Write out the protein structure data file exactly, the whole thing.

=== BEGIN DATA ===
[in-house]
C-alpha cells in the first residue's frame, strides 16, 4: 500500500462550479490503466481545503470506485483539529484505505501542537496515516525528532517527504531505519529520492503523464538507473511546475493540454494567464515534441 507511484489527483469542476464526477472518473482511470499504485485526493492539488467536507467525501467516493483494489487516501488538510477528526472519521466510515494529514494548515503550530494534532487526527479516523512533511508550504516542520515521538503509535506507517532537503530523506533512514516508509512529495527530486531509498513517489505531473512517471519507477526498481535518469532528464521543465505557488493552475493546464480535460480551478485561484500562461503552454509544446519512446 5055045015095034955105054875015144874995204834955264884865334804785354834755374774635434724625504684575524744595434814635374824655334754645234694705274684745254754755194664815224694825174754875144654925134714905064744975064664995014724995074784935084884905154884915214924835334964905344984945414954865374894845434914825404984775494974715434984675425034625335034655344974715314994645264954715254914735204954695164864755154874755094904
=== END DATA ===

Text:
[in-house]
C-alpha cells in the first residue's frame, strides 16, 4: 500500500462550479490503466481545503470506485483539529484505505501542537496515516525528532517527504531505519529520492503523464538507473511546475493540454494567464515534441 507511484489527483469542476464526477472518473482511470499504485485526493492539488467536507467525501467516493483494489487516501488538510477528526472519521466510515494529514494548515503550530494534532487526527479516523512533511508550504516542520515521538503509535506507517532537503530523506533512514516508509512529495527530486531509498513517489505531473512517471519507477526498481535518469532528464521543465505557488493552475493546464480535460480551478485561484500562461503552454509544446519512446 5055045015095034955105054875015144874995204834955264884865334804785354834755374774635434724625504684575524744595434814635374824655334754645234694705274684745254754755194664815224694825174754875144654925134714905064744975064664995014724995074784935084884905154884915214924835334964905344984945414954865374894845434914825404984775494974715434984675425034625335034655344974715314994645264954715254914735204954695164864755154874755094904